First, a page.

A Syntactic Analysis of Commentaries of the Selected European Football Matches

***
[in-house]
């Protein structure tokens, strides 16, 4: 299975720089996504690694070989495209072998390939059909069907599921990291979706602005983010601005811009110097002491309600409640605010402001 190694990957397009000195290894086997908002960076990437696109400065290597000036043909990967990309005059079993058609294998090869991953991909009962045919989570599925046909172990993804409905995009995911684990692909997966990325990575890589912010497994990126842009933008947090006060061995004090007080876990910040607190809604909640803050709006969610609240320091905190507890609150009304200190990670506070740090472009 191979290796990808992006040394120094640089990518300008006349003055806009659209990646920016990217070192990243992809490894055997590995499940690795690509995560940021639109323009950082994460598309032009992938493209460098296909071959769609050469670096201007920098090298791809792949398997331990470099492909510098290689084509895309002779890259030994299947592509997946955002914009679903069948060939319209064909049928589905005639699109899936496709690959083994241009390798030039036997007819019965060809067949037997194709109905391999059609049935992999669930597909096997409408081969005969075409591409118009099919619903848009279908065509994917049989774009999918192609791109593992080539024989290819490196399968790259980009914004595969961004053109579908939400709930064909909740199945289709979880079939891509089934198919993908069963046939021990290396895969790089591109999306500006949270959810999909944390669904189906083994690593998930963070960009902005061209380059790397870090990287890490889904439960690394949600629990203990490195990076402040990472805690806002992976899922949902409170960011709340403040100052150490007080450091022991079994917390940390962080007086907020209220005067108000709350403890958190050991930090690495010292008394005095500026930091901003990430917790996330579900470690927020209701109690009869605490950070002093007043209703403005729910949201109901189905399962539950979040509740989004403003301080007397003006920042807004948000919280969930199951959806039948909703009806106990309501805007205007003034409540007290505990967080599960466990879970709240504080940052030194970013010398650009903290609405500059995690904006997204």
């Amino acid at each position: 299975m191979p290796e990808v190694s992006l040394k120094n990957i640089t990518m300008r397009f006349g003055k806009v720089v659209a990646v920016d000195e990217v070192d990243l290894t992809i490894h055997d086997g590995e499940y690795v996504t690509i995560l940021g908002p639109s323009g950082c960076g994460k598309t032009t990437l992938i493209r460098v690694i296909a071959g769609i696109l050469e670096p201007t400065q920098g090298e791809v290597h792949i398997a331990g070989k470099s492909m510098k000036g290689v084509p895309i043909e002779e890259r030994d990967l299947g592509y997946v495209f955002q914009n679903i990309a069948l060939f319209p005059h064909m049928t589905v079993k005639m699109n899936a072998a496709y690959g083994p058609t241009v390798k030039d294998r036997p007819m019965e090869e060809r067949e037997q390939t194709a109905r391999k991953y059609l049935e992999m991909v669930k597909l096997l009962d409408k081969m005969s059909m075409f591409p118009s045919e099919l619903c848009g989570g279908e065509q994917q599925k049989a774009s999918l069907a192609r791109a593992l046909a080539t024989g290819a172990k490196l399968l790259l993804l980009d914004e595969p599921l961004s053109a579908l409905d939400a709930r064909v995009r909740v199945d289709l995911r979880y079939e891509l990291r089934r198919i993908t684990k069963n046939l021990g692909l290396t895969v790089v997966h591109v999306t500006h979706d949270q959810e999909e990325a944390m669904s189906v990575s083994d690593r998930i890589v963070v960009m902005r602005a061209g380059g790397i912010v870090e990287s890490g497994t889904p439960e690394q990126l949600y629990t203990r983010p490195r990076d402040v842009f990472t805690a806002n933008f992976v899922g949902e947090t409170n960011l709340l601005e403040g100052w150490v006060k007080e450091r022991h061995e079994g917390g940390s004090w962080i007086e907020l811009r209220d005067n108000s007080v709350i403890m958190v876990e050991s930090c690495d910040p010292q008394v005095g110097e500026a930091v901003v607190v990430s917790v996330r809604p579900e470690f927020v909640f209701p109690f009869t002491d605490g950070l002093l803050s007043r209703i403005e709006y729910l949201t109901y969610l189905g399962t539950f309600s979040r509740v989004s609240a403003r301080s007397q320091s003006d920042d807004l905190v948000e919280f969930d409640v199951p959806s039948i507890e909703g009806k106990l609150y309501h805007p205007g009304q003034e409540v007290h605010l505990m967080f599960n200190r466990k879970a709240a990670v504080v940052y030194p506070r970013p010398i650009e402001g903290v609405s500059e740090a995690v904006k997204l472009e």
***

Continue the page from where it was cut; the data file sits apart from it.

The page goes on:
Language is inherently adaptive as it has the undeniable potential to adapt to every aspect of human endeavours. It is the nexus that binds people and society together. It is undeniably relevant to every field of human endeavours as there is hardly any aspect of human fields where language is not relevant or being used. Every aspect of human endeavours where language is being used can be referred to as context of situations. Language is therefore context-bound, specific and sensitive as it can mostly be understood or interpreted based on the context it is being used. Football commentaries discourse is one of many contexts where language is being used to describe the events on football pitches during football matches. The study therefore identified and discussed the sentence types inherent in the select commentaries of European football matches. It also related the sentence types to the context of selected football commentaries. This was with a view to characterising the soccer commentary genre. The study employed both primary and secondary sources of data. The primary data consisted of commentaries of the following three European Football Matches: the 2005 Champions League final match between AC Milan and Liverpool football club, the 2008 Champions League final match between Chelsea and Manchester United football clubs and the 2012 Champions League final match between Bayern Munich and Chelsea football clubs. The selected football commentaries were chosen because the commentators were considered good exemplars of the English language usage. The data were downloaded from www.youtube.com. The data were analysed based on Halliday’s Systemic Functional Linguistics. The secondary data include books, journal articles and the Internet. The findings showed that there was a prevalent use of ellipsis, substitutions, non-finite clauses, simple and compound sentences. The findings further showed the use of thematisations in the commentaries. More importantly was the predominant use of minor sentences in a way that made football commentaries a distinct genre. The study concluded that there were inherent linguistic features that made the selected football commentaries distinct from any other discourse.